The use of CRISPR-Cas9 as a therapeutic reagent is hampered by its off-target effects. Although rationally designed S. pyogenes Cas9 (SpCas9) variants that display higher specificities than the wild-type SpCas9 protein are available, these attenuated Cas9 variants are often poorly efficient in human cells. Here, we develop a directed evolution approach in E. coli to obtain Sniper-Cas9, which shows high specificities without killing on-target activities in human cells. Unlike other engineered Cas9 variants, Sniper-Cas9 shows WT-level on-target activities with extended or truncated sgRNAs with further reduced off-target activities and works well in a preassembled ribonucleoprotein (RNP) format to allow DNA-free genome editing.
The determination of the Cas9 crystal structure1 enabled scientists to rationally design mutant Cas9 proteins (enhanced specificity Cas9 (eSpCas9) and Cas9-high fidelity (Cas9-HF)) with higher specificities than wild-type Cas9 (WT-Cas9)2,3. Their design was based on the hypothesis that weakening non-specific interactions between a Cas9-RNA complex and its substrate DNA would reduce off-target activity. Since on-target activity is generally much higher than off-target activity, these mutant Cas9 variants would show higher specificities than WT while retaining on-target activity. However, it has been reported that both eSpCas9 and Cas9-HF are poorly active at some target sites4,5,6,7, calling for alternative approaches to improve Cas9 specificity. More recently, two additional Cas9 variants, termed evoCas9 and HypaCas9, with improved specificity and activity were developed, reflecting unmet needs in this field8,9. In this study, we present Sniper screen, an E. coli-based selection method, to isolate SpCas9 variants with high specificity and activity and compare the resulting Sniper-Cas9 variant with other engineered SpCas9 variants.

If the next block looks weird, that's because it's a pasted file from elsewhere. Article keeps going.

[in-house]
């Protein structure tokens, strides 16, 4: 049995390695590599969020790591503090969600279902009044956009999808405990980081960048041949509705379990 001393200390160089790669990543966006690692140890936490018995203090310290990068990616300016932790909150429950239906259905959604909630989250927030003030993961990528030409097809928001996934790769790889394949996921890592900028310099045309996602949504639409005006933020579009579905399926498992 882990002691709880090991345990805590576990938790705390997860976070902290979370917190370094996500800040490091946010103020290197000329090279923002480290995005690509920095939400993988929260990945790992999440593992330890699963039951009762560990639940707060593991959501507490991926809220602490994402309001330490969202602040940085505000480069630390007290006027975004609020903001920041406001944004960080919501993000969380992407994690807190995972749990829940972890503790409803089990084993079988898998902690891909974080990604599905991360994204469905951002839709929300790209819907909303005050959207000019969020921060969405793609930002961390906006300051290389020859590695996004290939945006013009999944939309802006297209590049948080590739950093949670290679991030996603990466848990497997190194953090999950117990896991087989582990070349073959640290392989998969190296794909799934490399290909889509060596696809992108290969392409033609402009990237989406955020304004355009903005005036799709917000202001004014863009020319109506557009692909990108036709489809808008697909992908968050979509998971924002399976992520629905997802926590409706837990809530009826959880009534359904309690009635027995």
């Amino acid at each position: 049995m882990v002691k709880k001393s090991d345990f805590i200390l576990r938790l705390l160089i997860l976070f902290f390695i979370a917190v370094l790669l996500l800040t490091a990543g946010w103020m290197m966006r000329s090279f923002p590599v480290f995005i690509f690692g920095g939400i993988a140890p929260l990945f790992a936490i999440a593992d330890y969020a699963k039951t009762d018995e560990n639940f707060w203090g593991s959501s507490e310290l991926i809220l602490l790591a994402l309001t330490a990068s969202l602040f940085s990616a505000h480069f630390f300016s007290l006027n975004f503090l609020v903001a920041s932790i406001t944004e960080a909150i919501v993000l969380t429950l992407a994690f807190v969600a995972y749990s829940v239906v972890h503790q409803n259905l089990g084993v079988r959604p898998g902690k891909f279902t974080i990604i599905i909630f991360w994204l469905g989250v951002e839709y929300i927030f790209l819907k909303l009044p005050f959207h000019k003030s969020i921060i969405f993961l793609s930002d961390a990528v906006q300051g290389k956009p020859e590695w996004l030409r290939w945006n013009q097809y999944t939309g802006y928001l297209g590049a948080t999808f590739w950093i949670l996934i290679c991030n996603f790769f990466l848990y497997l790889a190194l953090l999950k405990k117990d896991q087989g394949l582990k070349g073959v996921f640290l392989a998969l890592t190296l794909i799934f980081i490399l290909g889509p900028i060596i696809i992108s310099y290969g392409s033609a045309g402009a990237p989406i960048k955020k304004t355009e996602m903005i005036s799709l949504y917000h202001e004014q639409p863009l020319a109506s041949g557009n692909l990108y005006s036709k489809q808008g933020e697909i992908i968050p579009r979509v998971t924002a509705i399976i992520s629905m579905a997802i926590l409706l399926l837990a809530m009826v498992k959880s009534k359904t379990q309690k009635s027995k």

Simultaneous positive and negative selection using E. coli
We reasoned that directed evolution of Cas9 in E. coli could lead to Cas9 variants with high specificity without killing on-target activities. The system we used consists of E. coli strain BW25141 and a plasmid containing the lethal ccdB gene10,11,12 and the Cas9 target sequence: the disruption of the ccdB gene by Cas9-mediated plasmid DNA cleavage is essential for cell survival, creating a positive selection pressure. In addition, a Cas9 off-target sequence that differs from the on-target sequence by a few mismatches is introduced in the E. coli genomic DNA: double strand breaks (DSBs) in E. coli genomic DNA lead to cell death. We combined such negative selection pressure with ccdB plasmid-based positive selection pressure to develop “Sniper-screen,” which selects for Cas9 variants with increased specificities. Note that Cas9 variants with poor on-target activities or poor specificities cannot survive in this selection system.
We first inserted a 500-bp PCR product containing an EMX1 fragment into the genomic DNA of the BW25141 strain using a protocol involving transposase13 (Fig. 1a and Supplementary Figure 1). The resulting BW25141-EMX1 strain was transformed with two plasmids (Fig. 1b): a plasmid-expressing ccdB under the control of the pBAD promoter, which is induced by arabinose, and a plasmid expressing an single-guide RNA (sgRNA) under the control of the pltetO1 promoter, which is induced by anhydrotetracycline (ATC). A target sequence with mismatches relative to the EMX1 site was inserted into the ccdB plasmid and the matching guide sequence was inserted into the sgRNA plasmid. We chose these EMX1 on-target and off-target sequences because off-target activities had been carefully tested at the EMX1 site previously using a series of mismatched sgRNAs14. To screen for Cas9 variants without attenuated on-target activity, a 21-mer EMX1 sgRNA with the 5′ guanine mismatched to the target sequence (gX20), which showed diminished on-target activities with engineered Cas9 variants, was used (Fig. 1b). In a Sniper screen, the resulting E. coli strain is electroporated with a pooled library expressing mutant Cas9 variants under the control of a CMV-pltetO1 dual promoter induced by ATC. There are four possible outcomes with respect to DNA cleavage in the ccdB plasmid and the genomic DNA (Fig. 1a): only a mutant variant of Cas9 that discriminates the on-target sequence present in the ccdB plasmid from the off-target sequence present in the E. coli genomic DNA can survive. Our system uses separate Cas9 and sgRNA plasmids, making it easy to change sgRNA-encoding and target sequence-containing plasmids in subsequent rounds of selection. Because Cas9 can also be expressed in mammalian cells via the CMV promoter, it is possible to check the on-target and off-target activity of the pool obtained in each round. In addition, Cas9 and sgRNA expression are controlled by the pltetO1 promoter, allowing regulation of gene expression by up to 5000-fold15. By increasing the concentration of ATC, the screening conditions become more lenient for ccdB cleaving positive selection and harsher for genomic DNA cleaving negative selection. Such adjustments were necessary to find the optimum conditions at which control experiments using WT-Cas9 and a null vector showed a large window for cleavage for each target-sgRNA pair (Supplementary Figure 2).